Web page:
The Puget Sound Business Journal writes that although plans for the station have been approved by voters for 17 years, proceedings were delayed at the request of the cities of Tukwila and Renton as they sought to align their own transportation plans with the station project. Then, two years ago, as the project seemed right on track to begin development, it was again delayed by efforts at a new design. With plans adapted for a more modern take, Sound Transit is now under construction at the Tukwila site. The plan calls for 390 parking spaces–182 more than currently available–and a bus transfer facility serving three routes, as well as the forthcoming RapiRoute F line when that takes over for Route 140.

KPFF Consulting Engineers is the company responsible for the new station’s design, while general contracting duties will be handled by Absher Construction. The station will feature an “imaginary landscape,” a concept that will feature blue “sky” panels and rows of twig dogwood shrubs to complete the décor. Integrated lighting, mirrored panels in the marquee and a number of other features will enhance the new facility.

Rendering courtesy of soundtransit.org.

Major Office High-Rise Trades Hands for $390M in City’s Financial District

11 Jun 2013, 5:49 am

By Alex Girda, Associate Editor

As Seattle’s office market soared over the past year, a number of major office building transactions have been completed. The Russell Investments Center, at 1201 Third Ave., and Vulcan’s Amazon campus have drawn massive amounts of money as investment companies are focusing on Seattle real estate. Continuing that trend is the recent sale of the Wells Fargo Center to Canadian real estate company Ivanhoé Cambridge for a fee of $390 million. According to a press release issued by the buyer, the acquisition brings the total amount of office space in Seattle’s financial district that is owned by Ivanhoé to 8 percent.

Wells Fargo Center is a 47-story, Class A office tower that offers around 983,600 square feet of leasable space. The building, located at 999 Third Ave., is one of the mainstays of the city’s skyline and has joined the ranks of major office assets in the Pacific Northwest that feature energy-efficient fixtures and environmental systems. It boasts a high Energy Star rating and LEED Gold certification. The skyscraper offers great views of the neighboring area, as well as Elliott Bay and the city.

According to Ivanhoé Cambridge CEO Daniel Fournier, the move for Wells Fargo Center is “an excellent investment opportunity brought to our attention through our partner, Callahan Capital Properties, and contributes to our strategy aimed at building a national platform of assets comprising superior-quality office buildings.”

The company also owns a 50 percent stake in another major Seattle office building. The U.S. Bank Centre offers around 943,600 square feet of office space in the city’s financial district. Ivanhoé Cambridge handles a variety of activities, including investment, development, asset management, leasing and operations for a portfolio of assets located in around 20 countries and worth almost $34 billion.  

Photo courtesy of  users Rahula59 and Mrwojo via Wikimedia Commons

Hobby Lobby Set for First Oregon Location

3 Jun 2013, 8:27 pm

By Alex Girda, Associate Editor

A retail giant is setting its sights on new opportunities in the state of Oregon, as Hobby Lobby has announced expansion of its Pacific Northwest operations with a brand-new store in the Portland area. The retailer has selected the Heritage Mall in Albany, Ore., to house its first location. Hobby Lobby currently operates three stores in the Seattle metro area, as well as two other locations in the state of Washington.

The retailer will join the tenant roster at the 408,878-square-foot shopping center in late 2014. Offering arts and crafts products, the Oklahoma City-based retail chain is reportedly under contract for around 61,000 square feet at 1871-2255 SE 14th Ave.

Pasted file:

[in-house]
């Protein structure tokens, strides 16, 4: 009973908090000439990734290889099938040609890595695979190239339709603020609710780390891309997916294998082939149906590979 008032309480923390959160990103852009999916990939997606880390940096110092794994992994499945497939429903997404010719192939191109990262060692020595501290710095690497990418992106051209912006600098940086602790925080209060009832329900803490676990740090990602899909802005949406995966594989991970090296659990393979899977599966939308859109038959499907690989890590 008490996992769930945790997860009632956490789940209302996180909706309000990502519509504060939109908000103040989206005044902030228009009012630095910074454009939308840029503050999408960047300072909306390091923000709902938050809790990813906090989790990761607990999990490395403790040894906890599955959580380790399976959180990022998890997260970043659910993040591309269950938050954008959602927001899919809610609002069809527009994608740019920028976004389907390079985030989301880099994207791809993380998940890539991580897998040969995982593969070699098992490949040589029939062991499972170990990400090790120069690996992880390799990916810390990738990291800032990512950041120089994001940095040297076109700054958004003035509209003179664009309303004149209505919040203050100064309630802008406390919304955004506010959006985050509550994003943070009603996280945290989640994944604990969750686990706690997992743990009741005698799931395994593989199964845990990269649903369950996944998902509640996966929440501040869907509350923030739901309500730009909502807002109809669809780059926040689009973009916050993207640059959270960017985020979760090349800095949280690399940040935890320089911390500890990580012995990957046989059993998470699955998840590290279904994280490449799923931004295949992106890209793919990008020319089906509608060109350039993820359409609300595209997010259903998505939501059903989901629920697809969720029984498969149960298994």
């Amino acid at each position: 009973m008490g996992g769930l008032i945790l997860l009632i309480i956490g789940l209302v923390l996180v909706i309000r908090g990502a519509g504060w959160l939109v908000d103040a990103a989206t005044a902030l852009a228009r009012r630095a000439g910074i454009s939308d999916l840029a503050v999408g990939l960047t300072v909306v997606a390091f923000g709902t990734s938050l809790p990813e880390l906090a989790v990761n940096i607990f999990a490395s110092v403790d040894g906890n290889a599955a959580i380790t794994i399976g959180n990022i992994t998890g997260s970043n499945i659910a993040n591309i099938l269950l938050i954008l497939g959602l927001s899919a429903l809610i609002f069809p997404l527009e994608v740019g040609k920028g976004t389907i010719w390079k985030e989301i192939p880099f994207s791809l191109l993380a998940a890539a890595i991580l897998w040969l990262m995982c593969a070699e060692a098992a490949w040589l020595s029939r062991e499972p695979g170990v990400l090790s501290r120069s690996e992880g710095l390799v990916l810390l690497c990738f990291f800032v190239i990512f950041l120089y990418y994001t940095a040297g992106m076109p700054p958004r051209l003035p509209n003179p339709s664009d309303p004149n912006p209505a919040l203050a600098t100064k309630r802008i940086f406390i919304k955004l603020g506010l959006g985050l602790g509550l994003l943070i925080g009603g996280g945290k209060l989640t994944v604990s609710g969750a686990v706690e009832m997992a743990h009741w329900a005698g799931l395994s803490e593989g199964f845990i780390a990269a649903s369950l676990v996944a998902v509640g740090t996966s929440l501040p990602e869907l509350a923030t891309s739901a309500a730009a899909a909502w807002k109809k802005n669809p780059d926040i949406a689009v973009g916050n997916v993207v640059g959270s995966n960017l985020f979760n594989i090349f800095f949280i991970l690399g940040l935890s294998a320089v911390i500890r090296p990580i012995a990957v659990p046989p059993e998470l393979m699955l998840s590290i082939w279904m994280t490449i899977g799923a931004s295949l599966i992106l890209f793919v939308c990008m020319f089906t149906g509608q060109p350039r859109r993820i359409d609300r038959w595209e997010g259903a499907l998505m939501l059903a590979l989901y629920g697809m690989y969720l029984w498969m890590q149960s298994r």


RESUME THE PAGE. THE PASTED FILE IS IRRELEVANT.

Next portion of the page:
The new Hobby Lobby store will be occupying a spot held by a Gottschalks until 2009, as well as Old Navy’s current spot. The clothing retailer will reportedly move to the interior mall. According to CoStar Group, Heritage Mall was the subject of an $11 million REO sale in December 2012, when it was acquired by Vintage Real Estate. The shopping center’s list of 52 tenants includes names such as Target, Sears, Ross, Old Navy, Famous Footwear, GameStop, rue21 and Bath & Body Works.

The company currently has 531 stores across 44 states. The Portland Business Journal pointed out that the retail chain is best known for its corporate minimum wage standard of $14 an hour for its full-time employees, while part-time employees have their hourly rate set at the $9.50 mark. By comparison, Oregon’s minimum wage stands at $8.95 per hour.

Logo courtesy of facebook.com/heritagemall

Bellevue Collection Set for Massive Expansion as Kemper Looks to Continue 65-Year Legacy

29 May 2013, 1:14 pm

By Alex Girda, Associate Editor

Kemper Development recently announced one of the largest development projects in the Seattle metro area: its expansion of its Bellevue Collection. The existing property is currently one of Bellevue’s focal points, including spots such as the Bellevue Square shopping mall; Bellevue Place with its Hyatt Regency; and Lincoln Square, which features a cinema, dining spots and a Westin hotel.

Now, Kemper Development is set to add $1.2 billion worth of mixed-use space to the Bellevue Collection, or around 2 million square feet of space. According to the Puget Sound Business Journal, the expansion would mean an additional 350,000 square feet of retail, dining and entertainment space; a 250-key high-end hotel; a boutique hospitality venue; a 500-unit residential component 700,000 square feet of office space; as well as two six-level parking facilities that would improve the existing parking options by a reported 3,700 new spaces. An expansion of the Bellevue Collection has been in the works for quite a while, PSBJ writes, and the new additions to the commercial hub would enrich a legacy of almost 65 years.

Expansion plans were revealed recently, with a report that Kemper Development had manifested its interest in acquiring a one-acre property in the immediate vicinity of Bellevue Square. The underdeveloped lot would secure Kemper the four corners of the intersection of Northeast Eighth Street and Bellevue Way, thereby facilitating the expansion and creating a comprehensive mixed-use hub at the core of the Bellevue community.

Image courtesy of bellevuecollection.com